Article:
When I was gathering material for my book, Find and Destroy: Antisubmarine Warfare in WWI (Naval Institute Press 2001), I acquired this leather-bound manual.
The Explosive Paravane, or Submarine Sweep, was a towed device that was issued to destroyers and trawlers during WWI, as illustrated in this diagram from the Manual.
It could be exploded on contact or remotely from the towing ship. A sweep contact, of which only one occurred in WWI, is shown here in a drawing from my book.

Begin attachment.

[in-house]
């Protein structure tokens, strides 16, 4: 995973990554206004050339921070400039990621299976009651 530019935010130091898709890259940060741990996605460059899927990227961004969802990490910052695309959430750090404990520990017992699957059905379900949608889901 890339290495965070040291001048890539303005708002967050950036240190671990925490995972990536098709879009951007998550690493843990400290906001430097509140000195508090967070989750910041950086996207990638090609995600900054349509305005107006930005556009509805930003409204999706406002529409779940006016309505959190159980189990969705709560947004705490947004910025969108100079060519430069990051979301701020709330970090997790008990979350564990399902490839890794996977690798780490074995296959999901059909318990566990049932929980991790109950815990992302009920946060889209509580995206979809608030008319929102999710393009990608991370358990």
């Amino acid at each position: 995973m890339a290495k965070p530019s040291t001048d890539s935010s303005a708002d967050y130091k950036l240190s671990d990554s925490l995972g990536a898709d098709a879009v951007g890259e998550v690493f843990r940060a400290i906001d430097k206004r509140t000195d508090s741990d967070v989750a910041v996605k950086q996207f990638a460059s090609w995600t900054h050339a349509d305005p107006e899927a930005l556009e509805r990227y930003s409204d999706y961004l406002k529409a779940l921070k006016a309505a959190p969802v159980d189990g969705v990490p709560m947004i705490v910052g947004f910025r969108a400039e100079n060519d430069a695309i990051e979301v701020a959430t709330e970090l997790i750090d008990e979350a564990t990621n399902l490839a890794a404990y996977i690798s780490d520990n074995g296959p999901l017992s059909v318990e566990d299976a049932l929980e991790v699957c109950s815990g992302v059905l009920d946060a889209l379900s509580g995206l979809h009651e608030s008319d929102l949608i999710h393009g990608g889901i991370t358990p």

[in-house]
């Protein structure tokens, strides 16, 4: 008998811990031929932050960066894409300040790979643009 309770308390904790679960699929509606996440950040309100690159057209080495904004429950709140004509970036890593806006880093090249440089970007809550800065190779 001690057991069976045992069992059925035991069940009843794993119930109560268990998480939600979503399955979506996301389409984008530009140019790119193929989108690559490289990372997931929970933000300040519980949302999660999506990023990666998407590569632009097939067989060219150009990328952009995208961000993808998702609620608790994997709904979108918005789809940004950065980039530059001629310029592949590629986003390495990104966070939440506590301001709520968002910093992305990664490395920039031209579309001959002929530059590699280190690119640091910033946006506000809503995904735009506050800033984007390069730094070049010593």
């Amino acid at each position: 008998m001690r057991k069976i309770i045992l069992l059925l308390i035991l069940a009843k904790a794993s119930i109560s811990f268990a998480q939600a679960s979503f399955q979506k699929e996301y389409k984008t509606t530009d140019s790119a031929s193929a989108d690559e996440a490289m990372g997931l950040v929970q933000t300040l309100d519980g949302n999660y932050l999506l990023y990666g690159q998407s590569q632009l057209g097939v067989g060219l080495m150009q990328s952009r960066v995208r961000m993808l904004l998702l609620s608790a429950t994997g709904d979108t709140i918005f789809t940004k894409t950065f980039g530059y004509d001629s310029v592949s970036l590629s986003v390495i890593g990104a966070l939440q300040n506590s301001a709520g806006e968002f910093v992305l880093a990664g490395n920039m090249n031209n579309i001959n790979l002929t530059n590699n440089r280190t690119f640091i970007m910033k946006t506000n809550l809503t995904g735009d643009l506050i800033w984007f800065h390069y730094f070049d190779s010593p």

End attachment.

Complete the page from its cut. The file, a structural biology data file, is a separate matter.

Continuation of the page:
The explosive paravane was launched much like putting a lifeboat in the water. The tricky part was heaving it aboard because the charge was armed and set to explode on contact. This diagram is also from the manual.
This is what the device looked like. It was 6-feet, 3-inches (2 m) long and 20-inches in diameter (80cm), and packed a 400-pound TNT charge in the nose. The spinner on the nose armed the charge much like a falling bomb.
Cmdr. C. Dennis Burney, RN, invented the explosive sweep and its sister, the mine-sweeping paravane that is still in use.
As with every book I have written, I built a 1:8 model and acquired some representitive artifact or artifacts. In this case the Vickers manual is the artifact. Dwight